On March 15th, I was trying to locate some information on the State Department's passort website for my 18 year old nephew. After going through multiple walls of words I finally located the form and clicked on it. I was taken to a page that listed several dozens forms in small type. I got really angry and swore "This really sucks". Apparently someone at State heard me because their passport webpages are totally reorganized. Thank God for that.
However, not all is forgiven
I have not posted on this blog for awhile, but that doesn't mean that I have abandoned it. It just took a high degree of frustration and anger to get me going again. But I am back. So fasten your seat belts because I still think that most government websites suck, big time.
Why Most Government Websites Suck
I think that most government websites suck because the people at the top of these government agencies don't feel the pain of the businesses and citizens who use them and rely on them. Notice I am not totally blaming the web content managers or those who are trying their best on websites like www.webcontent.gov. Oh hell I guess I am blaming you, because the heads of most agencies don't use their websites and could really care less (unless a member of Congress or the Administration complains about it). If you don't get it right who will.
Really folks, you government web content managers need to speak to your customers and users. Quit playing around with us and asking us to be patient for the next round of usability tests or the redesign. We no longer have patience. In fact, we'll start telephoning you if you don't get your act together. OK, calm down, I am now certain that the threat of telephoning you has gotten your attention.
If you really feel like checking in with the real people who use your websites, start with your spouses or significant others. Ask them to do something on your website and please don't coach them. Ask them to give you some honest feed back. Tell them that they can not leave the website until they find what they need. If they don't slap you up the side of the head than you have a good website. If they get phsical, please seek medical attention if they draw blood.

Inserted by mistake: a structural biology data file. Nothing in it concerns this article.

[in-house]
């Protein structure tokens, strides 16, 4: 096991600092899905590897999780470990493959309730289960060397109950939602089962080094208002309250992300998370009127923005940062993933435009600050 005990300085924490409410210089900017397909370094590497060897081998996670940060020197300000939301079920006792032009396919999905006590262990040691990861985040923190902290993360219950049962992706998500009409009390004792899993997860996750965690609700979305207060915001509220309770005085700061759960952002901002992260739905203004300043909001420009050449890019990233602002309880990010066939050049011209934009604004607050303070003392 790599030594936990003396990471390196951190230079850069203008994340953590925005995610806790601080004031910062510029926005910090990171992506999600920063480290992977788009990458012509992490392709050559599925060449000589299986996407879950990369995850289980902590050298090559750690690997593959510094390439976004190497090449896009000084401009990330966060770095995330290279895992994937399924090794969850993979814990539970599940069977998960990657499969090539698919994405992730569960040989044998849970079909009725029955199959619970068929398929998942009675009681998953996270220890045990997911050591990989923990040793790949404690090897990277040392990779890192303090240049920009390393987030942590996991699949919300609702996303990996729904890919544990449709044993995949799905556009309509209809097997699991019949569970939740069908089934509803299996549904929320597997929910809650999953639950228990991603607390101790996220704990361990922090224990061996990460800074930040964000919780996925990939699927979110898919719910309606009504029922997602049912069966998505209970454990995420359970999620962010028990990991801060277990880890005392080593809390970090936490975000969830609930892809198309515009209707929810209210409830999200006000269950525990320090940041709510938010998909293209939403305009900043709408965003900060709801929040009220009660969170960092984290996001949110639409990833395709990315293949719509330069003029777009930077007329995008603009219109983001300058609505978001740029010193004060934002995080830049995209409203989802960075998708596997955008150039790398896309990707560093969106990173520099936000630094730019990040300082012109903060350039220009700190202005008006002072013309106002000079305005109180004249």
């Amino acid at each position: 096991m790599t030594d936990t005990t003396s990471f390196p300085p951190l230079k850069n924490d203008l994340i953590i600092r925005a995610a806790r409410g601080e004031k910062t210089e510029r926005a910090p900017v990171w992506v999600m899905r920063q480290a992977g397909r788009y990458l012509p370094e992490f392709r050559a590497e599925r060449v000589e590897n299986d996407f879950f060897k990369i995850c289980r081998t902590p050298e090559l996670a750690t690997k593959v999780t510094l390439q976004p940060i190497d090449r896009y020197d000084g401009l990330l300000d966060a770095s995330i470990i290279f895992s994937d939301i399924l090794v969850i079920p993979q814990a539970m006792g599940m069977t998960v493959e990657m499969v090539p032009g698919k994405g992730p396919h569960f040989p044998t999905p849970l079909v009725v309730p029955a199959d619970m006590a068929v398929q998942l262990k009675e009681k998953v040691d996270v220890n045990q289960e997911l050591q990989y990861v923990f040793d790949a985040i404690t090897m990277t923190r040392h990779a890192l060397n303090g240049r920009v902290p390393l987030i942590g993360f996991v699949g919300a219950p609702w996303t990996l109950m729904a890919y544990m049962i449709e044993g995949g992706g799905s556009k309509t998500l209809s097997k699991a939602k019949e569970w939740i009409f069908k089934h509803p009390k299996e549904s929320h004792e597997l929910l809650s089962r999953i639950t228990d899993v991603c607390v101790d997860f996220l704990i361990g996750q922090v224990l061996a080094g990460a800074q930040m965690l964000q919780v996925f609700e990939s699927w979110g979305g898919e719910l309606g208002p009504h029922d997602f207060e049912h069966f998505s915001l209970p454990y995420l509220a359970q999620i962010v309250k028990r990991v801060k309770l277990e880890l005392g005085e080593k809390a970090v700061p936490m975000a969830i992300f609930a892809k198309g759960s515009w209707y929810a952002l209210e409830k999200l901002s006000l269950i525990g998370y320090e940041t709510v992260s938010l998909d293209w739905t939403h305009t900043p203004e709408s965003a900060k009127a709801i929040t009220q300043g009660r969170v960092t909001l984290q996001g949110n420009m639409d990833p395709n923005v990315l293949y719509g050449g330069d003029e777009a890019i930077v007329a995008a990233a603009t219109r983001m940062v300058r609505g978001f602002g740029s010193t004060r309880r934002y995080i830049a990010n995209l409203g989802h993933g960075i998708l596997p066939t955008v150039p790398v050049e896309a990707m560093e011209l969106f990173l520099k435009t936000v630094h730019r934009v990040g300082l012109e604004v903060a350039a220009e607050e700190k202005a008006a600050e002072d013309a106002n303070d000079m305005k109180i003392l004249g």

Six Deadly Sins of Government Websites that Suck
I am personalizing this because there is a team of people behind the website.
1. You Consistently Never Give Me What I Want
What I hate are websites that give you everything except what you asked for. For example, in my experience yesterday, I click on a page that says "Download the DS-11 Application." My expectation is that "finally I am getting somewhere." What do I get?! Another web page with instructions about the form. Is anyone at home? I want to download the "bloody form." Geez
Honestly, the mantra of websites like the above seems to be to give people more information than they want or need. You seem to be saying that I can't use your service or product or form unless I read every word or unless you put every word on the page. This is even true with the updated State web page. Go ahead, click on Application for Passport: DS-11
Now where is the download link? Scroll down to the very bottom of the webpage. See what I mean. I have to wade through these insrtructions to get to where I want. If the lawyers or your boss insists on providing this information then place the download buttons at the top well above fold and preferreable under the page title and follow that with all the things you seem to care about and I could care less about.
If some of you think that you are providing a disservice if you don't provide the verbage, just consider what you do when you see terms of agreement on a web page or service that you use. Of course, you read every word before you click the "I accept" button. Right?
2. You Drop Me Off in the Middle of No Where
On some websites, I feel like I have been sent into a Home Depot or Lowes that has no labels on the isles. At least in the these stores I can ask a sales associate for something and they will mumble hardware. Lucky me, Now I only have to find the isle and go through 25,000 individual products. With some website, it truly is that bad.